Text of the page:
Canine separation anxiety is a neurological distress response to various issues including separation from the person to whom the dog is attached. These dogs suffer and require effective behavioral management and medical intervention.
• Pre-departure anxiety
• Excessive salivation
• Whining, barking .
• Urinating and/or defecating indoors
• Destroying household property
• Escape behaviors
• Exaggerated greeting behaviors
• Seeking continuous contact with owners
• Rarely spends time alone
• Loss of interest in food or water if owner is absent
• Self mutilation or excessive licking
Key to diagnosis of separation anxiety is that the behavior only occurs during the absence of the owner(s)! The effectiveness of treatments varies due to age, duration of behaviors and owner’s willingness to adapt.
Note there are NO “quick fixes”.
Dogs associate specific activities with the impending departure of the owner, such as picking up keys. Ideally, treatments are implemented over a period of a week or so based on your dog’s response.
1. Recondition your cues at home: pick up your keys and go to bed, grab your jacket and sit down to a meal.
2. A dog that is lacking exercise is more likely to be stressed. Take your dog for a long walk every morning and evening . A well-exercised dog is a happy dog.
3. When it is time to leave, just leave! Ignore your dog for 20-30 minutes before you leave so he does not feel insecure when the attention is withdrawn. Ensure departures and arrivals are as uneventful as possible to avoid overstimulating the dog.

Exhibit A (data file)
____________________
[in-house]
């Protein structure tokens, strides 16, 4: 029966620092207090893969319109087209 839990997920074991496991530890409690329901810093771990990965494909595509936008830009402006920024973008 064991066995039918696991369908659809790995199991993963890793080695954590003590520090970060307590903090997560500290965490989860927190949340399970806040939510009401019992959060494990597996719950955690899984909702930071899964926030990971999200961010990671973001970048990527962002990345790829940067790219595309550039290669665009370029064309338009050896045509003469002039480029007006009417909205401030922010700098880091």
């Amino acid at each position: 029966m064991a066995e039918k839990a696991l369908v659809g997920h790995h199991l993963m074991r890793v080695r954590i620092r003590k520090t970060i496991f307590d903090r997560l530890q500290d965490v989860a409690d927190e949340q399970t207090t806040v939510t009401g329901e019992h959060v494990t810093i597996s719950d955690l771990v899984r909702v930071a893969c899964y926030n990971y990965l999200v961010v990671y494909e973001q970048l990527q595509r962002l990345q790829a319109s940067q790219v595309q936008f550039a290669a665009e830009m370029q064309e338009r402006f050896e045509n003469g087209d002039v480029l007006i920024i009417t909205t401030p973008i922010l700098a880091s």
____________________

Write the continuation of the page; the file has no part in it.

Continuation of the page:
4. Prepare a “special, bye-bye” bone such as Kong stuffed with peanut butter. Only offer it when you leave. When you arrive home, pretend your dog does not exist for at least 15 minutes to allow him to calm himself. Pick up the treat and put it away so he looks forward to his next “goodbye” treat.
5. A dog who is confined to a crate, when properly introduced, cannot damage your home. The crate will act as a safe, comfortable den where the dog can relax and reduce anxiety. Leave a few “special chew items” inside the crate
6. Tune a radio to a talk station so your dog hears human voices.
7. With most dogs, the hardest time is immediately after you leave. Reshape your dog’s behavior through reinforcement training. Leave your dog out of his crate, put your coat on, walk out the door, then return immediately. Ignore him until he settles, then greet him calmly. Tell him to sit and reward with a treat. Continue practicing leaving and returning, gradually increasing the amount of time you are absent. Always greet your dog calmly and command him to sit before offering a reward which can be a treat, pat, praise, or positive eye contact.
8. Establish your leadership. A strong leader calms a dog and makes him feel safe. If your dog believes he is the leader, his inability to control your leaving causes him anxiety. Obedience training is best to establish yourself as a strong leader.
9. Don’t reward barking, jumping or other hysterical behavior with any attention, not even eye-contact. Only reward calm, quiet and non-dependent behaviors.
10.Do not give your affection away for free. Petting your dog unconsciously or when he nudges you for attention will not build his self-confidence to overcome his anxiety.
In severe cases of separation anxiety psychotropic medication may be recommended by your vet or behaviorist in conjunction with behavior modification.
Contact Lori Carman and her team of Dream Dog experts today to see how positive reinforcement dog training can help your dog overcome separation anxiety and so much more! Call 760-899-7272 or visit www.dreamdogs.com